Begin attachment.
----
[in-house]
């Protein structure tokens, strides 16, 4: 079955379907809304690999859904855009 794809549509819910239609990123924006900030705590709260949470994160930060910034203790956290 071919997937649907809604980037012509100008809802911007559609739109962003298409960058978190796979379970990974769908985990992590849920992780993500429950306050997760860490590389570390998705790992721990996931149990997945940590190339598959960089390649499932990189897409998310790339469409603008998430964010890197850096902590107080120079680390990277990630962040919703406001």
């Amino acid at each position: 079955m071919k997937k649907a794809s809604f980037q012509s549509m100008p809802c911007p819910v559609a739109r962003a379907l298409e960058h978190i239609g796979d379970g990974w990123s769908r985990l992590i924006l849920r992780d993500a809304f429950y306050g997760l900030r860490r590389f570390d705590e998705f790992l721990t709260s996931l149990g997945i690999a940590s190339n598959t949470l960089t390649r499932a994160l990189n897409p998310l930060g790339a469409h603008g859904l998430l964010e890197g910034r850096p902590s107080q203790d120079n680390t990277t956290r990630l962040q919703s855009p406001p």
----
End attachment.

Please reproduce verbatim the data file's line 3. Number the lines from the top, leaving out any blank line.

């Amino acid at each position: 079955m071919k997937k649907a794809s809604f980037q012509s549509m100008p809802c911007p819910v559609a739109r962003a379907l298409e960058h978190i239609g796979d379970g990974w990123s769908r985990l992590i924006l849920r992780d993500a809304f429950y306050g997760l900030r860490r590389f570390d705590e998705f790992l721990t709260s996931l149990g997945i690999a940590s190339n598959t949470l960089t390649r499932a994160l990189n897409p998310l930060g790339a469409h603008g859904l998430l964010e890197g910034r850096p902590s107080q203790d120079n680390t990277t956290r990630l962040q919703s855009p406001p």